Cooper: You know Dad you don’t have to go to work so early.
Me: Yes I do, someone has to pay the bills, put food on the table, keep the lights on.
Cooper: Yeah, I guess you’re right.
Me: (internal voice) – he’s probably right.
This was a conversation my youngest son and I had a few years ago. We are both early risers, so he and I have spent many mornings up before the rest of the family.
I like getting to the office early for a couple of reasons. It’s usually quiet, not a lot of distractions, so you can get a lot done, and, personally, I just perform better in the morning. I’m more productive early.
The reality is there are a few that I work with that are like that, but I find a bigger majority is probably not as early risers as I might be if given the choice. Therein lies the real issue, “given the choice”. If you were given the choice to start work at let’s say 7 am or so, or start work at 9 am or so, which do you choose?
I’ve always thought it was silly that high schools start classes, for teens, at 7 – 7:30 am. Teens have growing bodies and developing brains, why not let them sleep in and start school at 9:30 am or so? It truly makes zero sense, if we are actually trying to what’s best for children….but I digress…
What about the modern workplace? What time should work start?
I think for the most part, in environments that can manage this, we should allow workers the flexibility to start when they feel they’ll be most productive. If you’re an early riser, great, get in here and kill it. If you like to stay up late watching Netflix and roll out of bed at 9 am, awesome, get in here and do your thing.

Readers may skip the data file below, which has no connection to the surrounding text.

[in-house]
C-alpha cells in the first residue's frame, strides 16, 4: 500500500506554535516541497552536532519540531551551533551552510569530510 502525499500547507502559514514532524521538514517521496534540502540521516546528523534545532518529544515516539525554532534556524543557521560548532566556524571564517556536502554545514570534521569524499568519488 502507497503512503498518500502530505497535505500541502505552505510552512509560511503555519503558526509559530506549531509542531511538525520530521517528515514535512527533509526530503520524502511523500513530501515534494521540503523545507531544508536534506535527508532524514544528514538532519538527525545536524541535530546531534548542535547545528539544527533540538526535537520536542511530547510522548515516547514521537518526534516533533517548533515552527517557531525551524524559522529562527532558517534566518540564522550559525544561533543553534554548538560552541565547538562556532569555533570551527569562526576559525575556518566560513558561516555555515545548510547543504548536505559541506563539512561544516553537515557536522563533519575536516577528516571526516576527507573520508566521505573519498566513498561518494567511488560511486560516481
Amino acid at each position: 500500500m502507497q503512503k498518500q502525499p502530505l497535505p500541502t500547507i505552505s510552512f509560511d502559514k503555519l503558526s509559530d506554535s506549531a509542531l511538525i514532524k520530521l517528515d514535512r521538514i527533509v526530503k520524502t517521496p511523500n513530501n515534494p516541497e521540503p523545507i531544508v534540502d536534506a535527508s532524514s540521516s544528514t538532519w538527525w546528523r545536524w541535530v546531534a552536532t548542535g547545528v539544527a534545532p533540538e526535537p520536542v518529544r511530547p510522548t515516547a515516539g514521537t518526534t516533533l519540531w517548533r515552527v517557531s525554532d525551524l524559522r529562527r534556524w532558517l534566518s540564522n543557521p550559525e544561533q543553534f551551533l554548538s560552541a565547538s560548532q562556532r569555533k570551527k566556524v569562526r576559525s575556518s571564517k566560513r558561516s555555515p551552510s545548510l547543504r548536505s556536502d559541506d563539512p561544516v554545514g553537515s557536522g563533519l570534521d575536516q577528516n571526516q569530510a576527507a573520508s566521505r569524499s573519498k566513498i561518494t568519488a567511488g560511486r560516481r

It seems easy enough! So, why doesn’t this happen as much as it should?
The early risers don’t think the late risers really put in the hours they should. I come in at 7 am and I leave at 5 pm, I put in 9 hours. You come in at 9 am and you leave at 6 pm, you only put in 8 hours. It’s not fair! Honestly, this is really the main argument and why so many organizations still force employees to arrive at basically the same time!
It’s back to good old fashion clock watching!
The reality is, in a modern workplace, we should care less about hours and more about what actually gets done. If it takes you nine hours to get done what it takes me seven hours to get done, that’s a ‘you’ problem, not a ‘me’ problem. To make this happen, though, we have to have great measures of performance and hold people accountable to those measures.
Ugh, that’s difficult, let’s just stick to making everyone work the same amount of hours at the same time, that’s so much easier…